Two stories in which fatherhood is put to the test by a context that makes it difficult (but not impossible) to fulfil one’s role as a parent – if the hero of Father by Srdan Golubović (Audience Prize Winner in the Panorama Section at the 2020 Berlinale) has to contend with the corruption of social services in present-day Serbia, the father in Andromeda Galaxy by More Raça would do anything to leave Kosovo and secure a better future in Germany for his daughter. Exil by Visar Morina, shown at Sundance, also plays out between Kosovo and Germany. This story of a pharmaceutical engineer who is discriminated against on ethnic grounds is a meditation on – according to the director – “Western arrogance towards those who come from economically weaker countries”. Piotr Domalewski’s I Never Cry is set between Poland and Ireland and offers a realistic look at the difficulties faced by families that are separated by emigration. Immigration features also in Fear by Bulgarian director Ivaylo Hristov, a drama that turns into (absurd) comedy about a woman willing to antagonise an entire village by hosting a migrant. We leave present-day Europe to go back to the early post-war years in two films: A Frenchman by Andrej Smirnov, set in Moscow in 1957 and seen through the eyes of a young Frenchman, the son of an officer who had been arrested there in the ‘30s. In the Dusk di Šarūnas Bartas, presented at Cannes and premièred at San Sebastian, is a coming-of-age story of a nineteen-year-old boy caught up in the Lithuanian resistance against Soviet occupation. Greece is represented by Siamak Etemadi’s Pari: an Iranian mother on the streets of Athens is looking for her son, a student from whom she hasn’t heard for ages. Striking a completely different tone is the Romanian satirical comedy The Campaign by Marian Crișan, in which a politician being investigated for corruption is seeking election to a seat in Strasbourg; and the Serbian My Morning Laughter by Marko Đorđević – a semi-autobiographical thirty-year-old man’s belated coming-of-age tale. Furthermore, two of last year’s most surprising films: Sweat by Polish director Magnus von Horn, selected at Cannes, depicts three days in the life of a fitness instructor/Instagram celebrity who becomes the victim of a stalker; and Beginning by Dea Kulumbegashvili from Georgia, also selected at Cannes and winner at San Sebastian, tells the story of Yana, the wife of a leader of a Jehovah’s Witnesses community that is being attacked by an extremist group. Finally, Faruk Lončarević’s So She Doesn’t Live was inspired by the most gruesome murder in post-war Bosnia and describes a vicious world of violence and brutality.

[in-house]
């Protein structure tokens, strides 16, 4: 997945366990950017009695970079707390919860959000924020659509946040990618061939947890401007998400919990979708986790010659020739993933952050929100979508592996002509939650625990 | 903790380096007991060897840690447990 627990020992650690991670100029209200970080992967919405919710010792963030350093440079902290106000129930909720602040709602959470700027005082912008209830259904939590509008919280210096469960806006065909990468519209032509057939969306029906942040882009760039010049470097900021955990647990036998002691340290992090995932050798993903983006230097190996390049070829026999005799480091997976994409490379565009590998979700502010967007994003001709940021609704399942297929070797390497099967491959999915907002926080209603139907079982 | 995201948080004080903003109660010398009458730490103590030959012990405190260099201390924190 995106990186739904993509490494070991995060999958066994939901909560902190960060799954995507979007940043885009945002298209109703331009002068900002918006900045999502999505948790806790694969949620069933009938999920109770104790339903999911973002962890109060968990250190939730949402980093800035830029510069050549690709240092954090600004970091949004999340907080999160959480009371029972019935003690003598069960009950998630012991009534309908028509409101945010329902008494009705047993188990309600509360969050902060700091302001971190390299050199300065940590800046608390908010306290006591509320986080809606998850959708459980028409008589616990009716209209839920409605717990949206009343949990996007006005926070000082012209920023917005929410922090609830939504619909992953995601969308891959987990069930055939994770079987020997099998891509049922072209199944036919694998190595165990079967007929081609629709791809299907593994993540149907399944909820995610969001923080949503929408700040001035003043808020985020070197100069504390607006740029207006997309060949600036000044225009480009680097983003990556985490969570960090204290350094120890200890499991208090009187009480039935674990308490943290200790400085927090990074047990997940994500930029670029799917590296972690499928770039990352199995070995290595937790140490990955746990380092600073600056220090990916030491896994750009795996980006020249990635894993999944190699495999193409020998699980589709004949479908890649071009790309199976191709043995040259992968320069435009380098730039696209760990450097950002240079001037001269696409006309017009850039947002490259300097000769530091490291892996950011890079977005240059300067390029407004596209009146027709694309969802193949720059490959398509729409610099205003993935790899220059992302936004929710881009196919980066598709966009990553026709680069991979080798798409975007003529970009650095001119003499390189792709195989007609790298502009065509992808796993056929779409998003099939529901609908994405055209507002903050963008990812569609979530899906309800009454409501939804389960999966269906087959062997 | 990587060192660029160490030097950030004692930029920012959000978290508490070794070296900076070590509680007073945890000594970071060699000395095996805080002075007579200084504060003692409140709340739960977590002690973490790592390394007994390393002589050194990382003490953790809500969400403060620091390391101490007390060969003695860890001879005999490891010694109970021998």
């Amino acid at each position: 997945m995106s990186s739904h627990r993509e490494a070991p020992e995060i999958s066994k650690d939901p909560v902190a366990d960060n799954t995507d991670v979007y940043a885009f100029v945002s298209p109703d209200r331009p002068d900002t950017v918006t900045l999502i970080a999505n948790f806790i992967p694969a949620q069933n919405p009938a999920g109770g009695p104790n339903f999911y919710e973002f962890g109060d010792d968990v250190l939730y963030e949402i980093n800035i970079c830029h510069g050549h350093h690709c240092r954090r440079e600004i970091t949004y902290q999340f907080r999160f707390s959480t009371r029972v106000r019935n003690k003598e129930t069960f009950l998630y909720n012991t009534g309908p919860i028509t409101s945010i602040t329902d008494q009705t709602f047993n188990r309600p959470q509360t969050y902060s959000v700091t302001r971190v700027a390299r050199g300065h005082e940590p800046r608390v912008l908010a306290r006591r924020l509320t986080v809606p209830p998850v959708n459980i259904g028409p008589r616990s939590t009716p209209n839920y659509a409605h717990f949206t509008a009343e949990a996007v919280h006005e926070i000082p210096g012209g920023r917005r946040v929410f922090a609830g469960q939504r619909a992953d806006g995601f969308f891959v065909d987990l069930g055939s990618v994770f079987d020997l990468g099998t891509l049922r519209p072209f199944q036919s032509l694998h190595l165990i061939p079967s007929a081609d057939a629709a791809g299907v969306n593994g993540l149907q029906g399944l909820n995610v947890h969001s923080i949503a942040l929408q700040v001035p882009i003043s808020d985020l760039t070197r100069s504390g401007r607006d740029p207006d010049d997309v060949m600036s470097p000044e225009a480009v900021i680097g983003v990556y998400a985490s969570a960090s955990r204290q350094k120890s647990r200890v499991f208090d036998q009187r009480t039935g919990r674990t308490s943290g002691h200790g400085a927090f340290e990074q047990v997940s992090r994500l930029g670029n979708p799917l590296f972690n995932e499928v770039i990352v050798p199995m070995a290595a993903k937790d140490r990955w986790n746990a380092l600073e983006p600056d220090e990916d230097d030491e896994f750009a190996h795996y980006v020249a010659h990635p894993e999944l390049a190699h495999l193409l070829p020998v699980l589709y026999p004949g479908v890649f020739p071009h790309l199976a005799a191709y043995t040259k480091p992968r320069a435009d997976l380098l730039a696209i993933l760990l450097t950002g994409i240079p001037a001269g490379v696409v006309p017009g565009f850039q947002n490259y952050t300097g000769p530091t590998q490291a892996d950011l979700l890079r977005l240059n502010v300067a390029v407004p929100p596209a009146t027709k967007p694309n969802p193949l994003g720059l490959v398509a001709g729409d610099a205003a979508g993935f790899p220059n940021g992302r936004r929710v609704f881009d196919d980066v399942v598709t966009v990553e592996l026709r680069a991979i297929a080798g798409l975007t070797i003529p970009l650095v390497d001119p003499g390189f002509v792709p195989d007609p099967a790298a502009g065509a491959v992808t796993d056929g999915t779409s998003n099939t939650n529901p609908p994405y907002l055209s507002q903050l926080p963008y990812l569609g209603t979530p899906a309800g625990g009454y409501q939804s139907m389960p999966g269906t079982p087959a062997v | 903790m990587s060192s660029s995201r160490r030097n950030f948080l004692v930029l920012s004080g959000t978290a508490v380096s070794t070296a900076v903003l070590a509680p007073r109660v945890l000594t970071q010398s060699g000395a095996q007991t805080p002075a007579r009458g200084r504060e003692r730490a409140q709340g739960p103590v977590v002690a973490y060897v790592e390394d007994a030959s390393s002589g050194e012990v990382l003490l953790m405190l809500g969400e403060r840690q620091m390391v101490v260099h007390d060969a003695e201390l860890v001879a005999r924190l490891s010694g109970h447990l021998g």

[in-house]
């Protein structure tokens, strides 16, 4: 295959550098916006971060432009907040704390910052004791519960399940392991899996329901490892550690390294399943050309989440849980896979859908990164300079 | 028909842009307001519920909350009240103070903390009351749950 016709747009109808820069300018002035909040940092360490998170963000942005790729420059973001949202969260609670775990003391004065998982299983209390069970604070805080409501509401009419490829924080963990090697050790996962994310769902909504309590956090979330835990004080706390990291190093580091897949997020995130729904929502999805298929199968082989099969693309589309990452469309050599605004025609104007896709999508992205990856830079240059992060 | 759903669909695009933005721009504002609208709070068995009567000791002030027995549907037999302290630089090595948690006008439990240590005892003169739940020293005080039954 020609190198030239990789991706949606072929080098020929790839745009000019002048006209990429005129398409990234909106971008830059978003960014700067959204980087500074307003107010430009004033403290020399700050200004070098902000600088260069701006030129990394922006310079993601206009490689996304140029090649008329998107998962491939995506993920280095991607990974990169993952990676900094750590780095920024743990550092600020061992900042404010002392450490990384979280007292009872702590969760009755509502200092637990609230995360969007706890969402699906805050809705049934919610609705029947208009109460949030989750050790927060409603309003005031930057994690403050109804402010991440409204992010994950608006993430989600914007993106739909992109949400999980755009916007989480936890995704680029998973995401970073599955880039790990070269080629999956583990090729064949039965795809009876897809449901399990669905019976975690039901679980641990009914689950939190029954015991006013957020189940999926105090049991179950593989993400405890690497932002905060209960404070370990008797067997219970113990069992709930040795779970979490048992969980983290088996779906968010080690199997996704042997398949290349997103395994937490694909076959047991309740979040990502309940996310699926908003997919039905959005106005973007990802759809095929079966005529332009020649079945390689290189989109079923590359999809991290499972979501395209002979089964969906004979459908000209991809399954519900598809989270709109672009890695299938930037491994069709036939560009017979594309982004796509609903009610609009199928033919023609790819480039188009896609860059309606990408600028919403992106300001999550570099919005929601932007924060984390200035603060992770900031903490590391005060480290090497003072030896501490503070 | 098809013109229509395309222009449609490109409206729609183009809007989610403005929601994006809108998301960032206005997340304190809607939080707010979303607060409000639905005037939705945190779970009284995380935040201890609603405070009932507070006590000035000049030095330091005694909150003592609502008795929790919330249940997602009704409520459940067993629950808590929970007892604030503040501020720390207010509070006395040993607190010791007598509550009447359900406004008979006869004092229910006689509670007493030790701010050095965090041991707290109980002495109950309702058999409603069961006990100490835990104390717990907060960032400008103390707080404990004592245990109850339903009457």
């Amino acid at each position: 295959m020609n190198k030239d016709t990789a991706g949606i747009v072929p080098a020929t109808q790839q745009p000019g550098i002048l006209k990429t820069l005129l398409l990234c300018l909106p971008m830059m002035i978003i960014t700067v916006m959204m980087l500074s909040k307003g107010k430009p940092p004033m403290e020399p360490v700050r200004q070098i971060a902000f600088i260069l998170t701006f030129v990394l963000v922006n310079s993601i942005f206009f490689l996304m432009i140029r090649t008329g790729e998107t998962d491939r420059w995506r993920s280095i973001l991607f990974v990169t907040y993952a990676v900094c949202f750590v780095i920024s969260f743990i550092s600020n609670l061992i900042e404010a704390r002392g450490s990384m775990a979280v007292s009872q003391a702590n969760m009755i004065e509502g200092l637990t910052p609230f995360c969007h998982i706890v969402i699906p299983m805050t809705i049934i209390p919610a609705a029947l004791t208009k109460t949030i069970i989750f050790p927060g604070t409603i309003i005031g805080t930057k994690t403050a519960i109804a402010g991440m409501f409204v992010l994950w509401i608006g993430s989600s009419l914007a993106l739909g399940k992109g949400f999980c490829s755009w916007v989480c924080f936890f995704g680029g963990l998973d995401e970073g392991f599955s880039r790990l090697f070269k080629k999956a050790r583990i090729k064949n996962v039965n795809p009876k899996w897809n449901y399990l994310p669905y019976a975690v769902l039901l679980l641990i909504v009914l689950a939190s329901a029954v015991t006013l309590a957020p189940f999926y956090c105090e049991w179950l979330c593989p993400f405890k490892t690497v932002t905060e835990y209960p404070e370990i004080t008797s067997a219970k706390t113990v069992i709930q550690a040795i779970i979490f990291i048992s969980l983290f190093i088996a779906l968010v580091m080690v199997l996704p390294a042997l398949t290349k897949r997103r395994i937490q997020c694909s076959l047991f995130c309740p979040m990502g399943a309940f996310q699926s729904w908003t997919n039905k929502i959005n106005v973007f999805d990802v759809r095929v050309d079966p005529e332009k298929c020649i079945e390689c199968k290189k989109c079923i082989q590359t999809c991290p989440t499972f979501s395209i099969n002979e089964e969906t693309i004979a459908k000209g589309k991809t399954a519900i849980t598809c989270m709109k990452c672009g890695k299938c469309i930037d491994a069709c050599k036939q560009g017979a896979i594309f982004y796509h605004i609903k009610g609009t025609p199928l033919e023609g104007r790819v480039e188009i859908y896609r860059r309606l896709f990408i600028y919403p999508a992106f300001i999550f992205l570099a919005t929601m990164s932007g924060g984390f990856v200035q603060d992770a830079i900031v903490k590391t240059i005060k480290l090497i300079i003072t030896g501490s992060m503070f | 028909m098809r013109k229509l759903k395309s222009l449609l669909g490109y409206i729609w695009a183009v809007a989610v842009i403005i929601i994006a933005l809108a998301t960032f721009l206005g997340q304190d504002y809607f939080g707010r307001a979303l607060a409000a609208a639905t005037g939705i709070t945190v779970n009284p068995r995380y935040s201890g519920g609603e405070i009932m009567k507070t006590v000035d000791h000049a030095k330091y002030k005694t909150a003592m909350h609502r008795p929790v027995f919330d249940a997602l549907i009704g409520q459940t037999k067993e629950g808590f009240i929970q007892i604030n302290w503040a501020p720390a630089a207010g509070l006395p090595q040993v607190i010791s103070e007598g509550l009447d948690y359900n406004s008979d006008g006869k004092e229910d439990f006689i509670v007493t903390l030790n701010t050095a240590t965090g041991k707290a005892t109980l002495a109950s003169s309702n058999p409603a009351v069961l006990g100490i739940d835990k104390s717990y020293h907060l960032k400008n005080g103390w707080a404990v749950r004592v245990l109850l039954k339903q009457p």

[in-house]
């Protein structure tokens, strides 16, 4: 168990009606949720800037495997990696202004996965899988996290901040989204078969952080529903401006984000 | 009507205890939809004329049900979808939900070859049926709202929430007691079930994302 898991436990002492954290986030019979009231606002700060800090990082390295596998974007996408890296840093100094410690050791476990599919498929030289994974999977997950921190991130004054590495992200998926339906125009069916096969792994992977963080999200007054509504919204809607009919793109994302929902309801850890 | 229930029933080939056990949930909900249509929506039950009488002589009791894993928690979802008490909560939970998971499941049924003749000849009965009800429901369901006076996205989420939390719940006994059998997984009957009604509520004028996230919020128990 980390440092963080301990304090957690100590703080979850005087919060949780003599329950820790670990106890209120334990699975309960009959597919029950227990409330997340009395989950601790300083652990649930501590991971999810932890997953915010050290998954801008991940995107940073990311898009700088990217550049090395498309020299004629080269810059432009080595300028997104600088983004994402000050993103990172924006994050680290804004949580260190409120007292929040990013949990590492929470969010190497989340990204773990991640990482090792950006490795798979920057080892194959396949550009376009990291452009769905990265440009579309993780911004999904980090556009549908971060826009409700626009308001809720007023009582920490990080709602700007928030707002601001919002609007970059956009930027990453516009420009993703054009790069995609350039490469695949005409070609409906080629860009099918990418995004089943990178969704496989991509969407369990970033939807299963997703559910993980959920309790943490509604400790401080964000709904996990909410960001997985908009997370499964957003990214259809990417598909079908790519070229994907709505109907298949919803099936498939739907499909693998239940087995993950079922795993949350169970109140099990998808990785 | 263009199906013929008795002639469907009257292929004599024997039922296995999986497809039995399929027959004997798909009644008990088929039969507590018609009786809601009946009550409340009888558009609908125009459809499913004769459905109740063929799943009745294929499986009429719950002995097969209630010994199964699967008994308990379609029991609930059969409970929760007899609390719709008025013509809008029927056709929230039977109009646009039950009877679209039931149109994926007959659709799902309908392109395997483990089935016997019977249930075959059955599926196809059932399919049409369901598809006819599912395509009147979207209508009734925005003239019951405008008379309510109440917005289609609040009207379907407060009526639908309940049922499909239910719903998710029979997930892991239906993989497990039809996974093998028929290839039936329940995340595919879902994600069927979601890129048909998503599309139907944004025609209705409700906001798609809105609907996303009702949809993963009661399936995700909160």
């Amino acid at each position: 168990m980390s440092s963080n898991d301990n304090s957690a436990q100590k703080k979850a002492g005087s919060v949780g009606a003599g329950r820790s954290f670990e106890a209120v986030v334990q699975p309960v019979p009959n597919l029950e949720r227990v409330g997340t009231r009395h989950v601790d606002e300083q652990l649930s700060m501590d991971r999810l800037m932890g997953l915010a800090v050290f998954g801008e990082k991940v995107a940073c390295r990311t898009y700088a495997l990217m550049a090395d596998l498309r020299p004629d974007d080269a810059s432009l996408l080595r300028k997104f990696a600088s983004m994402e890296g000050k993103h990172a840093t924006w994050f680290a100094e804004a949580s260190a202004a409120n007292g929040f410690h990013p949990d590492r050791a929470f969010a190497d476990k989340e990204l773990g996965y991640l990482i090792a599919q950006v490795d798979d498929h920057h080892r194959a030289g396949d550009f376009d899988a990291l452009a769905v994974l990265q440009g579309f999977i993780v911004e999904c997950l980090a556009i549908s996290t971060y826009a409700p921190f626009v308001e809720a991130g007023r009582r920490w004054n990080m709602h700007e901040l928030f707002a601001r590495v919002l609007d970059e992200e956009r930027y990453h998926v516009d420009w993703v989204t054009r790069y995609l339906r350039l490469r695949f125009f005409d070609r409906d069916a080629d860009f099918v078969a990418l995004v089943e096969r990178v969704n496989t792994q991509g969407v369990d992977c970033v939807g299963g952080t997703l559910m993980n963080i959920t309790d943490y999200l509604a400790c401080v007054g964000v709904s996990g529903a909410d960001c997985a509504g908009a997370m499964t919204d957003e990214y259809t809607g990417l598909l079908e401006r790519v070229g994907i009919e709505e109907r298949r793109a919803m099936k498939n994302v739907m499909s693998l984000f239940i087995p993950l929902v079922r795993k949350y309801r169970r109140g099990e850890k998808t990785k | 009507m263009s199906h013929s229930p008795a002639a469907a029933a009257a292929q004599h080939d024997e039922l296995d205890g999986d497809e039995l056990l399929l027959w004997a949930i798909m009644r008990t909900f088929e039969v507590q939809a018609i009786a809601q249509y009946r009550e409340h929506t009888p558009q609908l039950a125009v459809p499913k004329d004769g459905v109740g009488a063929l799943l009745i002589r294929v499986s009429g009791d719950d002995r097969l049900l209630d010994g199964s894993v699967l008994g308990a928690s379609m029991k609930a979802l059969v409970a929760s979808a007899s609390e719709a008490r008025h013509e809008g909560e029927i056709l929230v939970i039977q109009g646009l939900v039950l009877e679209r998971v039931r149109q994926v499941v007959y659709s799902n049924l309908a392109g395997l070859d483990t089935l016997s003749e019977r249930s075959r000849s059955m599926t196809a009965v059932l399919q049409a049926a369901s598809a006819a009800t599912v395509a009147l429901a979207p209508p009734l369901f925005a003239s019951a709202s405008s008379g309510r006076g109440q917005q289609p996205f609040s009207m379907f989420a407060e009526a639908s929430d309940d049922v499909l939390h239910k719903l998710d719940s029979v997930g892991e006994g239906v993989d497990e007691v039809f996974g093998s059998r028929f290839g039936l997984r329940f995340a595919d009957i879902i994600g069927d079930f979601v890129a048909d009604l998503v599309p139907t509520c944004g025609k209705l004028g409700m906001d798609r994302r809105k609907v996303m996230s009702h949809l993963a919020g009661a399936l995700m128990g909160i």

Featuring as a special event not in competition, from Azerbaijan, In Between Dying by Hilal Baydarov (also featured in the Documentary Competition with his Nails in My Brain) is an intimate journey of discovery à la Bresson.